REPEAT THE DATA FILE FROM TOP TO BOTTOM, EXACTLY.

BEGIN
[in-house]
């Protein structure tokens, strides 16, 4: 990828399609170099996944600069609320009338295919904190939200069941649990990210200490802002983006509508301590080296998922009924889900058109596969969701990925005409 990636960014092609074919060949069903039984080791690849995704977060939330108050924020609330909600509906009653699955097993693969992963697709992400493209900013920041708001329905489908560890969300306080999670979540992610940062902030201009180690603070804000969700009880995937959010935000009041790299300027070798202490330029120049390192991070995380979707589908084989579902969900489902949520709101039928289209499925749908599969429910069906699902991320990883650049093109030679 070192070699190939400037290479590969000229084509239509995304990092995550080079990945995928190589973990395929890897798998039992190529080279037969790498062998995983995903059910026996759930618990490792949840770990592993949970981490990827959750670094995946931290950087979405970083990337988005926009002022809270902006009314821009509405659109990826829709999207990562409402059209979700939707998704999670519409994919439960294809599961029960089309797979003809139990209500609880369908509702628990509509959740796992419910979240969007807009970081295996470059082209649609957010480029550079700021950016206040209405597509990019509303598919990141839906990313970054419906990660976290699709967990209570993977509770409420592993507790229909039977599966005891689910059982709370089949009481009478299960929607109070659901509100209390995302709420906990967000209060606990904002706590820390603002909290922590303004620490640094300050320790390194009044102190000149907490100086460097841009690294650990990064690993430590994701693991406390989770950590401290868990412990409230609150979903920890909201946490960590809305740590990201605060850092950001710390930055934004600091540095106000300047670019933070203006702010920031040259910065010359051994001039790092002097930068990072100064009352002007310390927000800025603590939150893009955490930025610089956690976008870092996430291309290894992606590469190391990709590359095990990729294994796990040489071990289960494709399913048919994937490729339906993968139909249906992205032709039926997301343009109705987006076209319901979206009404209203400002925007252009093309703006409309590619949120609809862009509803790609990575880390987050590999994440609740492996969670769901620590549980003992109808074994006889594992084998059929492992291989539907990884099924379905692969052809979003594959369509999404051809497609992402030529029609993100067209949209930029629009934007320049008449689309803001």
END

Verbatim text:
[in-house]
């Protein structure tokens, strides 16, 4: 990828399609170099996944600069609320009338295919904190939200069941649990990210200490802002983006509508301590080296998922009924889900058109596969969701990925005409 990636960014092609074919060949069903039984080791690849995704977060939330108050924020609330909600509906009653699955097993693969992963697709992400493209900013920041708001329905489908560890969300306080999670979540992610940062902030201009180690603070804000969700009880995937959010935000009041790299300027070798202490330029120049390192991070995380979707589908084989579902969900489902949520709101039928289209499925749908599969429910069906699902991320990883650049093109030679 070192070699190939400037290479590969000229084509239509995304990092995550080079990945995928190589973990395929890897798998039992190529080279037969790498062998995983995903059910026996759930618990490792949840770990592993949970981490990827959750670094995946931290950087979405970083990337988005926009002022809270902006009314821009509405659109990826829709999207990562409402059209979700939707998704999670519409994919439960294809599961029960089309797979003809139990209500609880369908509702628990509509959740796992419910979240969007807009970081295996470059082209649609957010480029550079700021950016206040209405597509990019509303598919990141839906990313970054419906990660976290699709967990209570993977509770409420592993507790229909039977599966005891689910059982709370089949009481009478299960929607109070659901509100209390995302709420906990967000209060606990904002706590820390603002909290922590303004620490640094300050320790390194009044102190000149907490100086460097841009690294650990990064690993430590994701693991406390989770950590401290868990412990409230609150979903920890909201946490960590809305740590990201605060850092950001710390930055934004600091540095106000300047670019933070203006702010920031040259910065010359051994001039790092002097930068990072100064009352002007310390927000800025603590939150893009955490930025610089956690976008870092996430291309290894992606590469190391990709590359095990990729294994796990040489071990289960494709399913048919994937490729339906993968139909249906992205032709039926997301343009109705987006076209319901979206009404209203400002925007252009093309703006409309590619949120609809862009509803790609990575880390987050590999994440609740492996969670769901620590549980003992109808074994006889594992084998059929492992291989539907990884099924379905692969052809979003594959369509999404051809497609992402030529029609993100067209949209930029629009934007320049008449689309803001």